LONDON (Bloomberg) - Inequality in employment, education and earnings has cost the U.S. economy nearly $22.9 trillion over the past 30 years, a sum that is likely to increase as minority populations expand, according to a new paper from economists including Federal Reserve Bank of San Francisco President Mary Daly.
“The opportunity to participate in the economy and to succeed based on ability and effort is at the foundation of our nation and our economy,” the authors wrote. “Unfortunately, structural barriers have persistently disrupted this narrative for many Americans, leaving the talents of millions of people underutilized or on the sidelines. The result is lower prosperity, not just for those affected, but for everyone.”
The paper, published in the Brookings Institution’s Brookings Papers on Economic Activity journal on Thursday, calculates how inequality in the economy has affected growth since 1990. The paper’s authors include Shelby Buckman from Stanford University, Laura Choi, vice president of community development at the San Francisco Fed, and Lily Seitelman from Boston University.
The new research adds to a growing body of literature that seeks to measure the impact of inequality in the U.S. Last year, economists Dana Peterson and Catherine Mann found that closing racial gaps would have garnered an additional $16 trillion in the U.S. economy since 2000. Economists including William Darity, Lisa Cook and others have done extensive research to show the cost of racial biases, and that these are inherent in the labor market.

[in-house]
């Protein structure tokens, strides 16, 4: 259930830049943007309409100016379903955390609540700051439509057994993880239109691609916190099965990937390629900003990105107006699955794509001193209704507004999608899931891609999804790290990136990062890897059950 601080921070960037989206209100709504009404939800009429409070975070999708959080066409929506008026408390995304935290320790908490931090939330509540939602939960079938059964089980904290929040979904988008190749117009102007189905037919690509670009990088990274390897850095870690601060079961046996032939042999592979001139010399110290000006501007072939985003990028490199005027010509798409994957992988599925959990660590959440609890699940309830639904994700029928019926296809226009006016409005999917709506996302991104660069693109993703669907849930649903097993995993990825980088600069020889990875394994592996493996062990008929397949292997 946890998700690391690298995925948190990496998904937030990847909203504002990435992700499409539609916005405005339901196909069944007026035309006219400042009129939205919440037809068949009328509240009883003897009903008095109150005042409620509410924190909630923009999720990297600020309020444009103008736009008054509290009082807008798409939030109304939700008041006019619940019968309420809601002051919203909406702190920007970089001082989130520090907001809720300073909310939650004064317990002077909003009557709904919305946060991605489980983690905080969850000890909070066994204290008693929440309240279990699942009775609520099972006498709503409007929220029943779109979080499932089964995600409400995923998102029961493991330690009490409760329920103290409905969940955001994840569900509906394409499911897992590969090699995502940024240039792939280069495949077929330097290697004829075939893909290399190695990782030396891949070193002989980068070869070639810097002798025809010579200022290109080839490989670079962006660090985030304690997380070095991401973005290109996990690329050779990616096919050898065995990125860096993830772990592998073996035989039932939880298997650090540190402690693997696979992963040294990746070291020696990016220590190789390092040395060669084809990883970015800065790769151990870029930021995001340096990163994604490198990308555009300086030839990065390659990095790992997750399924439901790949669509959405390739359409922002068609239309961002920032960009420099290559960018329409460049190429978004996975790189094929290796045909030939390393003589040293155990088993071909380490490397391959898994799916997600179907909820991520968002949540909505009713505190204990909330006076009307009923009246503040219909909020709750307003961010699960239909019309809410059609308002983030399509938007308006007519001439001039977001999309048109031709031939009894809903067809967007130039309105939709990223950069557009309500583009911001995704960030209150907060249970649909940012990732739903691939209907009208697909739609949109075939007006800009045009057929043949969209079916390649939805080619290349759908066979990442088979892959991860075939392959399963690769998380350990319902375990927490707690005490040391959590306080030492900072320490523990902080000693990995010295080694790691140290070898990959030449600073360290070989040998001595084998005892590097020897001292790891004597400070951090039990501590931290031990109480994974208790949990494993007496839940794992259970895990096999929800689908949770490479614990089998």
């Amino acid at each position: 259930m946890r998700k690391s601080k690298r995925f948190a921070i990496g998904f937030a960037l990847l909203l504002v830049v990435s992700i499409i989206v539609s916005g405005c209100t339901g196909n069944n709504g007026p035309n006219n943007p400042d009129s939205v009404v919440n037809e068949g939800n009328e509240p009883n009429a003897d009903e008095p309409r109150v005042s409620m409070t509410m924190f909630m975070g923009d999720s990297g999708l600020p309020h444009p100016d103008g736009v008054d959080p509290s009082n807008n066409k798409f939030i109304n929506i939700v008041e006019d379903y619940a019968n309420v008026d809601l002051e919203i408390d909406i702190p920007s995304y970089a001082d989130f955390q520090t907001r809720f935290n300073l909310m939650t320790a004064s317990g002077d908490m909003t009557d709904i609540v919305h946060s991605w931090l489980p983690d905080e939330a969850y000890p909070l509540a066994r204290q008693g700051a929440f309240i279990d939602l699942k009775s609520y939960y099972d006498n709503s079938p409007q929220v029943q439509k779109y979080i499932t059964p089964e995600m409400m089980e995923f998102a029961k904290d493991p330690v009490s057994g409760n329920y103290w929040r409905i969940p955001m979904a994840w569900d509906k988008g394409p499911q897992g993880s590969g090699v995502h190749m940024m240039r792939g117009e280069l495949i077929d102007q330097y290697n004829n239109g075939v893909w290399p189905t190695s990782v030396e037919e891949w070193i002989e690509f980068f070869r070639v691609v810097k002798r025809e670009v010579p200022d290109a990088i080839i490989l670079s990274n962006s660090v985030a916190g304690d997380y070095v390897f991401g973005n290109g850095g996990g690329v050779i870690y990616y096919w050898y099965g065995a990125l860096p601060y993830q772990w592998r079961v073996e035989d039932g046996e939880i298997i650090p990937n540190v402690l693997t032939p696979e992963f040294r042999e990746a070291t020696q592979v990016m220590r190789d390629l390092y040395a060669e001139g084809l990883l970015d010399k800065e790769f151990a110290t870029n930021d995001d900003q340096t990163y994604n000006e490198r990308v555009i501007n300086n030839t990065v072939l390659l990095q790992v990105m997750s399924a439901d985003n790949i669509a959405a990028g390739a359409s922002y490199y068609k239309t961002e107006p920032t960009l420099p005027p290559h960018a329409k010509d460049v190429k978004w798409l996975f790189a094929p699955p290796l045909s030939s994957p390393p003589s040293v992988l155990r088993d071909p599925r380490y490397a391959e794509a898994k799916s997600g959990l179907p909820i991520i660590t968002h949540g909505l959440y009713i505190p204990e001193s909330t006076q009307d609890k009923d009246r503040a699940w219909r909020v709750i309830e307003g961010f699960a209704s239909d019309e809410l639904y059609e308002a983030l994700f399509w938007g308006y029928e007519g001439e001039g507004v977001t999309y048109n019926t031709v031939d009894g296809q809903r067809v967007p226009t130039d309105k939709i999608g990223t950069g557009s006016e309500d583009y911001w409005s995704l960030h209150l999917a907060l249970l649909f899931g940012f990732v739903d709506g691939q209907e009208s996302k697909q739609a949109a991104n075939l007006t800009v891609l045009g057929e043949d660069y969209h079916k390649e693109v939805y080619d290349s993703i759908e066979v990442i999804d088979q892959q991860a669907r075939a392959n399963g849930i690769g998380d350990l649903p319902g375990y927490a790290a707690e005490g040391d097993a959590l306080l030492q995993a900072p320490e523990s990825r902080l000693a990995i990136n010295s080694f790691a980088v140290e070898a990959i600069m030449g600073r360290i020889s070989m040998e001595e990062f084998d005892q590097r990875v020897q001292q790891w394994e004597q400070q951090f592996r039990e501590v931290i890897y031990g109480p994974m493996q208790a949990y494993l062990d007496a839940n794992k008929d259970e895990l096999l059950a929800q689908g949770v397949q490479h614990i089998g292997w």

“This is a simple exercise, in many ways, to demonstrate an important point, which is that the gains to GDP are for everyone and closing the gaps isn’t a zero-sum game,” Daly told reporters on a call. “It’s not just that we’re rearranging distributionally the proceeds from the same-sized pie, we’re actually improving the size of the pie and then distributing the proceeds from that improvement, so that’s a different game than what many people think about when they think about equity.”
The economists in the Brookings paper measure the cost of inequality in a series of labor and employment indicators for workers aged 25 to 64. Disparities such as the average Black male earning $8 less per hour than his White counterpart, an unchanged gap in employment rates between Black and White men since 1990, and a widening wage gap between Black and White females all contribute to the loss in potential economic output.
The trends in inequality also hurt the U.S. on a global stage, Daly said. The share of Americans in this age group who are working has declined over the past few decades, which itself means reduced economic output and puts the world’s largest economy at a competitive disadvantage.